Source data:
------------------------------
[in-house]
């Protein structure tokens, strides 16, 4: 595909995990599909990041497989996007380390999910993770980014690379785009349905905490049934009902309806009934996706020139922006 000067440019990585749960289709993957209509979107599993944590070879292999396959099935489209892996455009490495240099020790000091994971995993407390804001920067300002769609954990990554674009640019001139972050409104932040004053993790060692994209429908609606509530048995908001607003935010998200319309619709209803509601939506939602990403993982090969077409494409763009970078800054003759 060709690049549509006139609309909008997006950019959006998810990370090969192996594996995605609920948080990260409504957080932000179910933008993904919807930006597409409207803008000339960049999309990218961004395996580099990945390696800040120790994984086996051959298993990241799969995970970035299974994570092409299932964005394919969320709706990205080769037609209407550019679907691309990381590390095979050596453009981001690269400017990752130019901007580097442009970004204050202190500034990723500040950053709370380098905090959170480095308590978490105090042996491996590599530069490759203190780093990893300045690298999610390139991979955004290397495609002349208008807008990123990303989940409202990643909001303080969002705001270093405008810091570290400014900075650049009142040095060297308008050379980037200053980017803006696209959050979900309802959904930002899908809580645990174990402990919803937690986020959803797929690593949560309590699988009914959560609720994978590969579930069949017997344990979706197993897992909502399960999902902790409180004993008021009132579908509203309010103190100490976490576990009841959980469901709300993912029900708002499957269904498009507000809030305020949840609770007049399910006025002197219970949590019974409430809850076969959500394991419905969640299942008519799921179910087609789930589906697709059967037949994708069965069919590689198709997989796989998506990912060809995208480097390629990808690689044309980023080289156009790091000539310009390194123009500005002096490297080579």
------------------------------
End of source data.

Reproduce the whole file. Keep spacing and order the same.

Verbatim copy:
[in-house]
């Protein structure tokens, strides 16, 4: 595909995990599909990041497989996007380390999910993770980014690379785009349905905490049934009902309806009934996706020139922006 000067440019990585749960289709993957209509979107599993944590070879292999396959099935489209892996455009490495240099020790000091994971995993407390804001920067300002769609954990990554674009640019001139972050409104932040004053993790060692994209429908609606509530048995908001607003935010998200319309619709209803509601939506939602990403993982090969077409494409763009970078800054003759 060709690049549509006139609309909008997006950019959006998810990370090969192996594996995605609920948080990260409504957080932000179910933008993904919807930006597409409207803008000339960049999309990218961004395996580099990945390696800040120790994984086996051959298993990241799969995970970035299974994570092409299932964005394919969320709706990205080769037609209407550019679907691309990381590390095979050596453009981001690269400017990752130019901007580097442009970004204050202190500034990723500040950053709370380098905090959170480095308590978490105090042996491996590599530069490759203190780093990893300045690298999610390139991979955004290397495609002349208008807008990123990303989940409202990643909001303080969002705001270093405008810091570290400014900075650049009142040095060297308008050379980037200053980017803006696209959050979900309802959904930002899908809580645990174990402990919803937690986020959803797929690593949560309590699988009914959560609720994978590969579930069949017997344990979706197993897992909502399960999902902790409180004993008021009132579908509203309010103190100490976490576990009841959980469901709300993912029900708002499957269904498009507000809030305020949840609770007049399910006025002197219970949590019974409430809850076969959500394991419905969640299942008519799921179910087609789930589906697709059967037949994708069965069919590689198709997989796989998506990912060809995208480097390629990808690689044309980023080289156009790091000539310009390194123009500005002096490297080579």